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Excoriation (skin-picking) disorder: a systematic review of treatment options

Authors Lochner C, Roos A, Stein DJ

Received 26 April 2017

Accepted for publication 26 May 2017

Published 14 July 2017 Volume 2017:13 Pages 1867—1872


Checked for plagiarism Yes

Review by Single anonymous peer review

Peer reviewer comments 2

Editor who approved publication: Dr Roger Pinder

Video abstract presented by Christine Lochner

Views: 5946

Christine Lochner,1 Annerine Roos,1 Dan J Stein2

1SU/UCT MRC Unit on Risk and Resilience in Mental Disorders, Department of Psychiatry, Stellenbosch University, South Africa; 2SU/UCT MRC Unit on Risk and Resilience in Mental Disorders, Department of Psychiatry and Mental Health, University of Cape Town, South Africa

Abstract: Although pathological skin-picking has been documented in the medical literature since the 19th century, it has only recently been included as a distinct entity in psychiatric classification systems. In the Diagnostic and Statistical Manual of Mental Disorders, 5th Edition and the proposed International Classification of Diseases, Eleventh Revision, excoriation (skin-picking) disorder (ED), also known as neurotic excoriation, psychogenic excoriation, or dermatillomania), is described as recurrent picking of skin, leading to skin lesions and significant distress or functional impairment. ED is listed as one of the obsessive–compulsive and related disorders, given its overlap with conditions such as trichotillomania (hair-pulling disorder). Arguably, its inclusion and delineation in the diagnostic nomenclature will lead to increased awareness of the condition, more research, and ultimately in treatment advances. This systematic review aims to provide readers with an up-to-date view of current treatment options for ED. A MEDLINE search of the ED treatment literature was conducted to collate relevant articles published between 1996 and 2017. The findings indicate that a number of randomized controlled trails on ED have now been published, and that current management options include behavioral therapy (habit reversal or acceptance-enhanced behavior therapy), and medication (selective serotonin reuptake inhibitors or N-acetyl cysteine).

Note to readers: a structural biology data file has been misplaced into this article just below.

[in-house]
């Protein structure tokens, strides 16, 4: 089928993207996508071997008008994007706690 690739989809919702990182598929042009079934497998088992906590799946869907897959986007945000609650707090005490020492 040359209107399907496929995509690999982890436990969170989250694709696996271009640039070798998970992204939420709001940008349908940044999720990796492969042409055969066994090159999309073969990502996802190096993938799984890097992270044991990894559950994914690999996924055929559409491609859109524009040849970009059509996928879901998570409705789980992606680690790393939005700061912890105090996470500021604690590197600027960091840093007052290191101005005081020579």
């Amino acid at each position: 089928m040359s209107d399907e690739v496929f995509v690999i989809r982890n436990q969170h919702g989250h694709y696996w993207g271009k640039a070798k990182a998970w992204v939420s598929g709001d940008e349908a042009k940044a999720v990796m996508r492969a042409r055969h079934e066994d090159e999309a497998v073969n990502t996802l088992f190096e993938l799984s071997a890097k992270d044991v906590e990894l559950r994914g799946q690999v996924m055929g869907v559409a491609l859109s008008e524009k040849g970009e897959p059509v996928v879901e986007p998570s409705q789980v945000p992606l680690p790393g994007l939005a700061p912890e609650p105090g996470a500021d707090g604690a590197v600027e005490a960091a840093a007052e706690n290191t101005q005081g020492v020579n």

Keywords: excoriation, skin-picking, treatment, habit reversal therapy, behavioral therapy, pharmacotherapy, systematic review

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